Talk about your longest day. Under Democrats’ controversial plan to change Senate rules, the first day of the 112th Congress will last about two and a half weeks.
With Democrats in disarray but determined to change the chamber’s filibuster rules, Senate Majority Leader Harry Reid (D-Nev.) plans to use a procedural trick that will allow him to hold open the first legislative day of the session until the Senate returns from a two-week recess on Jan. 24.
The two-and-a-half-week “day” is intended to buy the party some time to come up with a rules change proposal they can actually get behind while simultaneously trying to avert a major partisan showdown. Republicans agree that Reid has the power to hold the legislative day open, noting their quarrel is really with what he will want to do when that day comes to an end.
“If they want to get this Congress off on the wrong footing from the get-go, the exact wrong thing to do is to try to do some kind of significant rules change,” Minority Leader Mitch McConnell (R-Ky.) told Roll Call on Tuesday. “We are having some conversations [with Democrats]. But I can tell you that main problem is we need to quit acting the way we acted the last two years. I hope they will do that on their own, because, as I said, any advantage they might achieve by ... changing the rules ... leads to nothing.”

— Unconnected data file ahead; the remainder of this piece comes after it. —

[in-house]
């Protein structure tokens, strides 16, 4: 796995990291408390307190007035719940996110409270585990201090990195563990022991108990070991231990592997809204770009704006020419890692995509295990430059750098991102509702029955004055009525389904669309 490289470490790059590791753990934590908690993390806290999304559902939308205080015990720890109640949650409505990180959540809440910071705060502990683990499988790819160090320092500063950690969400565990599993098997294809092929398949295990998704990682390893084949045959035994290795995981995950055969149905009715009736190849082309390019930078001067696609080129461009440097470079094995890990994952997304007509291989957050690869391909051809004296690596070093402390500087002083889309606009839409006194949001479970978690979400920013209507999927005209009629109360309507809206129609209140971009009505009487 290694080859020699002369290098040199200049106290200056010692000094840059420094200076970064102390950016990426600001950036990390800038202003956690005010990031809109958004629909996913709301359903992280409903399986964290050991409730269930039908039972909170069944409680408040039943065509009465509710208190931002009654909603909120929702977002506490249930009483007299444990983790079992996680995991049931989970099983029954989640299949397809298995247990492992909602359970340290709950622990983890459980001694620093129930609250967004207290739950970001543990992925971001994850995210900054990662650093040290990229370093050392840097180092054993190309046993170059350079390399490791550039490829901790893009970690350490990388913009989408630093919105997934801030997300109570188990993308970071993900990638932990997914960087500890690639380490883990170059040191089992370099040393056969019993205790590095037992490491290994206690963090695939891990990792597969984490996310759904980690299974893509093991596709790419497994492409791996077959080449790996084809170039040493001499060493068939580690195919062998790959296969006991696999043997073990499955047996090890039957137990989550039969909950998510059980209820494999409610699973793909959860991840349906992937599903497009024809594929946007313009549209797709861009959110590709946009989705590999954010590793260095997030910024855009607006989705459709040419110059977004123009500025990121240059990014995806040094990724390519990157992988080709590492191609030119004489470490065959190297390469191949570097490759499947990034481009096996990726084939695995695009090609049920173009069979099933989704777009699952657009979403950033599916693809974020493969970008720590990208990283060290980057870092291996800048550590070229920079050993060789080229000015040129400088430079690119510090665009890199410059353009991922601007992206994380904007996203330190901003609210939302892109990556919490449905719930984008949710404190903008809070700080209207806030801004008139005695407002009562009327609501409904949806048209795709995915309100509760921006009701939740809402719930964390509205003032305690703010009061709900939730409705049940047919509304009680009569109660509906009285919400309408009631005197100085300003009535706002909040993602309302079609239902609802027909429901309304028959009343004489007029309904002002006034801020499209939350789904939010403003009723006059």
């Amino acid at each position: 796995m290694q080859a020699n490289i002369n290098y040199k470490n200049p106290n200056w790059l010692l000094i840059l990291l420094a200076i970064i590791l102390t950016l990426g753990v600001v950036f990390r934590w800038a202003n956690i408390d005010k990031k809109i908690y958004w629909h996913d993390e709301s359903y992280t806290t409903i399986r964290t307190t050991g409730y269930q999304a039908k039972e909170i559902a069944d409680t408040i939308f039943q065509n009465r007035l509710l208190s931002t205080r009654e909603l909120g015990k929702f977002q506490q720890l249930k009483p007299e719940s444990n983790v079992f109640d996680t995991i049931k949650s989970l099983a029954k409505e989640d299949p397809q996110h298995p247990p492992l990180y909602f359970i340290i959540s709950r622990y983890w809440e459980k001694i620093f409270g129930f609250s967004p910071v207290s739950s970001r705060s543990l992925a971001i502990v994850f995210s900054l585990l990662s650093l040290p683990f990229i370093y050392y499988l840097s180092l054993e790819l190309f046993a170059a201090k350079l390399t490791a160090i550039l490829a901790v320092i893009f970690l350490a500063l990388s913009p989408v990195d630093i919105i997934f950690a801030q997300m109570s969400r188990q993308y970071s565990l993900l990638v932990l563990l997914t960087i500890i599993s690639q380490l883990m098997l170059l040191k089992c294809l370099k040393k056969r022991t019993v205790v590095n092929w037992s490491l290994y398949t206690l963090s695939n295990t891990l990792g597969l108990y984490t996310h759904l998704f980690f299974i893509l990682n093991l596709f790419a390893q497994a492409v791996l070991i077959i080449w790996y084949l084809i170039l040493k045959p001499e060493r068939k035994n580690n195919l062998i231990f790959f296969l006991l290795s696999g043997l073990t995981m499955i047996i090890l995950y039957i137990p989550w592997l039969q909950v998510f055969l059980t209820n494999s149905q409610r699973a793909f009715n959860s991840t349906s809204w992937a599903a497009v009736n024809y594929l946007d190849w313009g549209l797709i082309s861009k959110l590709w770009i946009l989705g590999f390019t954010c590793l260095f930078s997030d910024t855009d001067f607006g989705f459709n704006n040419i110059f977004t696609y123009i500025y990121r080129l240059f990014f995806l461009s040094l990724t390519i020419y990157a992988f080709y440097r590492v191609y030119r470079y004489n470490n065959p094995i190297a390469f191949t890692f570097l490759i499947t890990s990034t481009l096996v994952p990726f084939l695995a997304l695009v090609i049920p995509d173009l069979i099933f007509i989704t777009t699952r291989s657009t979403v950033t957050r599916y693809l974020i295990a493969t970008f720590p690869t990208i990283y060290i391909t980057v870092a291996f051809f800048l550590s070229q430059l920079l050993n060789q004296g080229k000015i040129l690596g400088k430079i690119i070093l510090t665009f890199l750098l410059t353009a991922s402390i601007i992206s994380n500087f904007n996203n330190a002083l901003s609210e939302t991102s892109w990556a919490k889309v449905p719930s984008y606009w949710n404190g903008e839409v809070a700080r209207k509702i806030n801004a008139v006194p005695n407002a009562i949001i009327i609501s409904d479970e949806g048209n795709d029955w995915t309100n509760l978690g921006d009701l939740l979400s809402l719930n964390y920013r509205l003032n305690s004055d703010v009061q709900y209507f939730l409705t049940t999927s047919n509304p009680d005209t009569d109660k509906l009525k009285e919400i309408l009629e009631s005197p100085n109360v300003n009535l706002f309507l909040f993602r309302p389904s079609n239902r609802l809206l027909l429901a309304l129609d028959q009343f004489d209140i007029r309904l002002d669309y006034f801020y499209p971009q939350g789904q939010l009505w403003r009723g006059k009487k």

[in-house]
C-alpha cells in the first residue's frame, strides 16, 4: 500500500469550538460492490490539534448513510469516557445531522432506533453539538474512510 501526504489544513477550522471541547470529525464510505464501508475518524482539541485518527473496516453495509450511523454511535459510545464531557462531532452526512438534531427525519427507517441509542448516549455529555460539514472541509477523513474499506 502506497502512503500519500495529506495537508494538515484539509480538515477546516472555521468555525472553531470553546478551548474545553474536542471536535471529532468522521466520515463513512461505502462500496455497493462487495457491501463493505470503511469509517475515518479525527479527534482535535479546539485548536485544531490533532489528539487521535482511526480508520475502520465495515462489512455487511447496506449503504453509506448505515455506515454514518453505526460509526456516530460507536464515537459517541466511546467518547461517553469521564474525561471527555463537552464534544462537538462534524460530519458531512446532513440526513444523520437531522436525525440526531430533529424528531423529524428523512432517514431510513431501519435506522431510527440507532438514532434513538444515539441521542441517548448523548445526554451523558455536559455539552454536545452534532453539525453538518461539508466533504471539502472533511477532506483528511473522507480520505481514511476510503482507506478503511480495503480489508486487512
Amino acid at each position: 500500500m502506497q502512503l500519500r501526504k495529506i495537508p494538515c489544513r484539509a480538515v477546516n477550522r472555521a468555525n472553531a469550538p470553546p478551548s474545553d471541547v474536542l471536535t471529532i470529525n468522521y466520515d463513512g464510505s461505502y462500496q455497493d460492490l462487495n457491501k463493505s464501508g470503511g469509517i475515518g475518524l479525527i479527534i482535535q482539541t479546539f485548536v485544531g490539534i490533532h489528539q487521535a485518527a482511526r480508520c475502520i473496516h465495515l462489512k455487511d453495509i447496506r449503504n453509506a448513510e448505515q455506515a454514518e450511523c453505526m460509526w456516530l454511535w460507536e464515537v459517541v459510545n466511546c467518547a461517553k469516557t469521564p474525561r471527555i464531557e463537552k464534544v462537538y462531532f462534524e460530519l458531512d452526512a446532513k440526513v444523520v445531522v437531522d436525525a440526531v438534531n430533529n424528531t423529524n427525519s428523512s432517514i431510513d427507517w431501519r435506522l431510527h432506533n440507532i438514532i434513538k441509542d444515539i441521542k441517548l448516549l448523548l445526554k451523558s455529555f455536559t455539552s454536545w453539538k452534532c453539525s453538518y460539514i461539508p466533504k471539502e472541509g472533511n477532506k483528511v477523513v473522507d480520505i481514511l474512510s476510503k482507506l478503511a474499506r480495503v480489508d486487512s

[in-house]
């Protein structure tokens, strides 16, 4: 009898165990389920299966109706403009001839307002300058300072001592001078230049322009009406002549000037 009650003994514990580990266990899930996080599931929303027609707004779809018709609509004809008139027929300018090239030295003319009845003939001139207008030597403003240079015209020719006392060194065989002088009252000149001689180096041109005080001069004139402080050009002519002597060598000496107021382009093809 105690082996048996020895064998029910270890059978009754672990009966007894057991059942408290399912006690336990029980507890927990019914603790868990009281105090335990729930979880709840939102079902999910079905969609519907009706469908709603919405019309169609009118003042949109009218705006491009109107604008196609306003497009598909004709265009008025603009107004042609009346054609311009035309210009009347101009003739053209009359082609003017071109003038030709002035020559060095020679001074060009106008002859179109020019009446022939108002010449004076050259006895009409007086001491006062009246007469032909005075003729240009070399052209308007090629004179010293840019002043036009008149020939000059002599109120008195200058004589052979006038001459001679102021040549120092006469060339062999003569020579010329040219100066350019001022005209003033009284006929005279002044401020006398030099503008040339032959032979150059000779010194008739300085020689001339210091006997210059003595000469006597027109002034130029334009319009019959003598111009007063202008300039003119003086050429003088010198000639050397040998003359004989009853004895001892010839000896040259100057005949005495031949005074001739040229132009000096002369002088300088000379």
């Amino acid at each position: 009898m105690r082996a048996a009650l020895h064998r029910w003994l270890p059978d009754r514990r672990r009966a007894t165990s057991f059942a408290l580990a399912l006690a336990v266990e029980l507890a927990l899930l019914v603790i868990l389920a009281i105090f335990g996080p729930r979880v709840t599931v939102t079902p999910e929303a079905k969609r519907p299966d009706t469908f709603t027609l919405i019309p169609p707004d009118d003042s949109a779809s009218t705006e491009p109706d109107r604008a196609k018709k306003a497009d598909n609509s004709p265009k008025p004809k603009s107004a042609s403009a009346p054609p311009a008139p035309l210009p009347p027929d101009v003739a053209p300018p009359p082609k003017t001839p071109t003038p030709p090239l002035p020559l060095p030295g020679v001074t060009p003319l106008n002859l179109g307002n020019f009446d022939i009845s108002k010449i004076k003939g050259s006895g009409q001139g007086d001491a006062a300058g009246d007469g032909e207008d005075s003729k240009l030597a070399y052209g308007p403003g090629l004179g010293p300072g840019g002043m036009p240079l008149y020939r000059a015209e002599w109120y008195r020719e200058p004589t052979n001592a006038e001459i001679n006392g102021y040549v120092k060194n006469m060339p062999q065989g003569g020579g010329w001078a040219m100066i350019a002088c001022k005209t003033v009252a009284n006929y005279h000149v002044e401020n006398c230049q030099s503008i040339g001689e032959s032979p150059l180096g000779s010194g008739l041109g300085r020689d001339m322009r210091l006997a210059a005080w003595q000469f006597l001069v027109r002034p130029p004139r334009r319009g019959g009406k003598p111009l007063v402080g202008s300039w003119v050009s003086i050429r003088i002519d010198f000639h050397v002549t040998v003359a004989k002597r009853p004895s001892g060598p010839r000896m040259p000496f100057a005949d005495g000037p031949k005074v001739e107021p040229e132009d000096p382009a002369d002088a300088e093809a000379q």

Senate Democratic aides said Reid’s preferred resolution would be to reach an agreement with McConnell that would avert the use of a rarely used precedent in which Senate rules are altered by a simple majority, rather than the 67 votes traditionally required. That precedent must be invoked during the first legislative day, according to rules experts. Members in both parties have cautioned that using the option could open a Pandora’s box in which new majorities change Senate rules every few years, rather than adhering to time-honored traditions that have made the Senate a “cooling saucer” for the country’s political debates.
While Democrats have squabbled among themselves, secretive talks have been ongoing between Reid and McConnell for weeks, and Democratic Conference Vice Chairman Charles Schumer (N.Y.) has met at least four times with GOP Conference Chairman Lamar Alexander (Tenn.) to talk about a potential bipartisan resolution to the standoff.
Following a speech Tuesday at the Heritage Foundation in which he criticized Democrats for entertaining the rules changes, Alexander said Republicans are “listening carefully to the suggestions” from Members, but that no agreement had been reached.